“When leaders don’t have faith that their workers will keep to their side of the bargain, they don’t believe in them. They don’t think the flexible working arrangement will succeed and they hand down their suspicions to the rest of the business. The upshot is low trust permeates the whole organization. This is partly to do with the embedded doctrine that a good worker works long hours (wrong on so many levels).

Stories of successful and productive flexible working need to be told loudly and proudly around the organization. People who are brilliant at what they do, and who are flexing with elegance and excellence, need to become famous at work. The CEO of Pepsi Australia and New Zealand Robbert Rietbroek ‘Leave loudly,’ to pick up his daughters at 4pm and tells people around him that’s exactly what he is doing. Leaving loudly is a sign that the business respects parenthood, rather than asking its people to leave their parenthood at the door.”

Mind the gender gap

I had a really lively conversation with Paul Holbrook, founder of Diary Detox on the day and couldn’t help but agree with his sentiment that the current state of play of the flexible working agenda is mirroring what has happened within the gender equality space:

“The real problem facing gender equality isn’t that women don’t want it, it’s the men (and sometimes women) that stand in its way. If we can do more to change their attitudes, we will get there more quickly. Now spin that around to the flexible working agenda. It’s great that Anna Whitehouse, and others, are encouraging more people to search out flexible working options and share great stories of where it has been successful, but we need a two-pronged approach.

After all, we have a law stating that workers have the right to request flexible working but it feels like a company can reject the request with very little justification. Low levels of psychological safety also mean that many requesters won’t pursue the matter further.”

I feel like flexible working can provide so many exciting opportunities. And this, of course, would be truly great for parents. But for it to work in more companies as exemplified at Barclays then a widespread corporate culture of flexibility and mutual trust needs to be developed to ensure that flexible working options are offered, adopted and supported every step along the way.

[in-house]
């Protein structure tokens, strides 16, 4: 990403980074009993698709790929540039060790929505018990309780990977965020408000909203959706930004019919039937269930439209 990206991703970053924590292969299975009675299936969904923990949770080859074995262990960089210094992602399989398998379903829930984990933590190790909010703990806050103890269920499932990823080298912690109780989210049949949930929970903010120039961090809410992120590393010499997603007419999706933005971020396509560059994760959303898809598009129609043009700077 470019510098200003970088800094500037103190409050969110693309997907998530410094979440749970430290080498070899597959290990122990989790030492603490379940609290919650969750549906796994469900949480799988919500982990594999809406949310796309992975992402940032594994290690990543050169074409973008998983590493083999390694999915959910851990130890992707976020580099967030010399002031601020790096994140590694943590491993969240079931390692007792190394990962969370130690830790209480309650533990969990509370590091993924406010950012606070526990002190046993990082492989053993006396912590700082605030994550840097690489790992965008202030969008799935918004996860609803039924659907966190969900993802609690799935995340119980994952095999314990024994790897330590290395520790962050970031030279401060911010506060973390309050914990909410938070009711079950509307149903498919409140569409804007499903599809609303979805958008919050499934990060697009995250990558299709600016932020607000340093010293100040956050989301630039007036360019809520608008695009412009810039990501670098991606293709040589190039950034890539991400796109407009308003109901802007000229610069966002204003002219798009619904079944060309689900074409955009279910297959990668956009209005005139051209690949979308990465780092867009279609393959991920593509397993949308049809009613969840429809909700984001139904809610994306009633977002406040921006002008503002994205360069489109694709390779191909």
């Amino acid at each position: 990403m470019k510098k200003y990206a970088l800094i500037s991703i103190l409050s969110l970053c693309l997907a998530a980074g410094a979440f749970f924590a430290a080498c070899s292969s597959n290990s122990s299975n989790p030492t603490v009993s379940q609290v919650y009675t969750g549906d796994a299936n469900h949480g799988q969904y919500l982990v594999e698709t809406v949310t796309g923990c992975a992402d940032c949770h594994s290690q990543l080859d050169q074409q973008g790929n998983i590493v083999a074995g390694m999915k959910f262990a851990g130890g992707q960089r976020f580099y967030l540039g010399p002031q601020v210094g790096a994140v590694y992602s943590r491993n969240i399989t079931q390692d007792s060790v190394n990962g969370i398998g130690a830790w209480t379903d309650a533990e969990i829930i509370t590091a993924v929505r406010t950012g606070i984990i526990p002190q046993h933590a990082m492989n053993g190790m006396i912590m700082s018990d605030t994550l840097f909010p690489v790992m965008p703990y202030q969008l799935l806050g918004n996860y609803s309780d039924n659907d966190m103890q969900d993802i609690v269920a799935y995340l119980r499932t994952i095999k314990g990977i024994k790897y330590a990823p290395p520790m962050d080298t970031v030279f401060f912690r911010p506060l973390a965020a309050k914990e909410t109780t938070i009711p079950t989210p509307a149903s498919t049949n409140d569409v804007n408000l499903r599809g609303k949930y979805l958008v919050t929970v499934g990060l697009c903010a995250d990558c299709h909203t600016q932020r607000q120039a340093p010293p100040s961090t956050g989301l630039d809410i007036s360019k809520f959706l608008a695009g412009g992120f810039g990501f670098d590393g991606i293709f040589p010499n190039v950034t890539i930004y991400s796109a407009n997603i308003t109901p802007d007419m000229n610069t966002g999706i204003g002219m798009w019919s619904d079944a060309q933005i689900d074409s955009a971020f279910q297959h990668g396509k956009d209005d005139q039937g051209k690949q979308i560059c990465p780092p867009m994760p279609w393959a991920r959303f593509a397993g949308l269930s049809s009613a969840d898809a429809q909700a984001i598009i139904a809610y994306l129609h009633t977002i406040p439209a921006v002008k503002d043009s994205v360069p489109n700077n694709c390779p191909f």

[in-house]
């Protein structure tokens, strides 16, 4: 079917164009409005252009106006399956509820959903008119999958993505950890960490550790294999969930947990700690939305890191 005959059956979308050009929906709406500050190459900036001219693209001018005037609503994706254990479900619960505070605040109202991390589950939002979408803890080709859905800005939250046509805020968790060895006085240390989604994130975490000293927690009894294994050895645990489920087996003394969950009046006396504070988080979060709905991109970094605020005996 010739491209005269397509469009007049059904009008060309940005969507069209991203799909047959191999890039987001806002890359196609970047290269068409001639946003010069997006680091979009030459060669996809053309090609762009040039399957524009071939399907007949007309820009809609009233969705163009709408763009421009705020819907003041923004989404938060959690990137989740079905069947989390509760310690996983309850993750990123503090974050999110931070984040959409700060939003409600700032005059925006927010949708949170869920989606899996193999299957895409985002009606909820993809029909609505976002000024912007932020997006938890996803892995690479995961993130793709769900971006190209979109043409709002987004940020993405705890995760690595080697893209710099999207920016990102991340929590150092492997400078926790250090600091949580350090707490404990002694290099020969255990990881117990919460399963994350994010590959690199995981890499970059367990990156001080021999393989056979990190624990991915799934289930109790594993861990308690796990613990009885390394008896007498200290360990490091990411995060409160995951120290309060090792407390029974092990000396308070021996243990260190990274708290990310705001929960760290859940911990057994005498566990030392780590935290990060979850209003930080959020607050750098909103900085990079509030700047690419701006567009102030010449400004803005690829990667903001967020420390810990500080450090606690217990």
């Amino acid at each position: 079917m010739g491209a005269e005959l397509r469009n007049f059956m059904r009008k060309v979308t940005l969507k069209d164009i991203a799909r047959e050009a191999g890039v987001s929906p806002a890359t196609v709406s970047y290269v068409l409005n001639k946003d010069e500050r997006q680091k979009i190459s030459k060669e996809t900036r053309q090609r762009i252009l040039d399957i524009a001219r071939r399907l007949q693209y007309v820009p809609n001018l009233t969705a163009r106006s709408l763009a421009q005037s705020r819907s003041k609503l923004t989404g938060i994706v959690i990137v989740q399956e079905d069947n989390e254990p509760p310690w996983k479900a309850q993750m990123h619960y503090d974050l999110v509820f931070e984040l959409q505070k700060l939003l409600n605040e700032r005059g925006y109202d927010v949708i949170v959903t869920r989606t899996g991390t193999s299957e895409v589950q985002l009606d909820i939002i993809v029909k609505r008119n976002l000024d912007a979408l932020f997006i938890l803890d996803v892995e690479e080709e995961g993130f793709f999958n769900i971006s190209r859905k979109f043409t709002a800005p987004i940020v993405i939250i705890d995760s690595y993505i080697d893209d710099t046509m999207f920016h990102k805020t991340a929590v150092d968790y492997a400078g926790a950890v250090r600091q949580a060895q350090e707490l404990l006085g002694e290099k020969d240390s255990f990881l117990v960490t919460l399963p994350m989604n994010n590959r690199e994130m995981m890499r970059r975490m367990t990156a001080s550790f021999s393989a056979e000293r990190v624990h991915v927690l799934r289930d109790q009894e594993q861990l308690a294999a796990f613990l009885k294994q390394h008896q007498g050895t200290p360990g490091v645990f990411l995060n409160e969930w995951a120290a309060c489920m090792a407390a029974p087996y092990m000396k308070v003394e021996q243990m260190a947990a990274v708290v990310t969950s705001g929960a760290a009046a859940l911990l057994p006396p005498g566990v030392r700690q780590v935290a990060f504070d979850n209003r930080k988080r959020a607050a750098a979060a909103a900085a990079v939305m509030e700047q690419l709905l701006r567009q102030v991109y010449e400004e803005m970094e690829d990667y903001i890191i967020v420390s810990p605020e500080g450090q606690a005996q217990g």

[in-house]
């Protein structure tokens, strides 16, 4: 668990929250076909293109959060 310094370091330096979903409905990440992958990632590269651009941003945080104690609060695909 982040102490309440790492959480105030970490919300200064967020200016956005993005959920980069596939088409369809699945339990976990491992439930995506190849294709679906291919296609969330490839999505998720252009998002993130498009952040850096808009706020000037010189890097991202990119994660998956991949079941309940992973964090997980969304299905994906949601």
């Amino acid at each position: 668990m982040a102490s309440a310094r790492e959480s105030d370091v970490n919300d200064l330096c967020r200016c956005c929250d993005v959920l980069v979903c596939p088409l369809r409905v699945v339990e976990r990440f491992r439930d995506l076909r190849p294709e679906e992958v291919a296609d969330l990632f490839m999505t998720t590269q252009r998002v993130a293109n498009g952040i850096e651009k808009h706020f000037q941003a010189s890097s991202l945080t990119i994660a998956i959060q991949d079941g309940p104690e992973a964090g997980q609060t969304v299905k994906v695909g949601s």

I hope you found this round-up of what is happening in the flexible work space interesting. I can’t wait for next year’s Flexpo to see how things have moved on in the flexible working arena. Do leave a comment and share your take on what you think is happening with regards to flexible work practices below.

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18 comments

  1. I think having the opportunity to work flexi is so important. It wouldn’t work in my current job but in previous ones I’d of loved to have worked less in the office to be able to drop off and collect my son from school x

  2. It’s so sad that lots of companies still don’t get this. In the organisation I work for we actively encourage all colleagues, not just mum’s and parents, to work from anywhere and to work flexibly. I truly believe that if you trust people to do this and measure output rather than hours at a desk it can work for many more businesses.

  3. I never understood why some of the places I worked for wouldn’t allow flexible or remote working. I worked in social media, and could easily have done work from home e.g. if there was something with my kids. Granted, I wouldn’t maybe have got as much done, but if you have a sick kid that is sleeping for several hours, it just seems like wasted time that I could have worked – lost hours I’d have to make up later.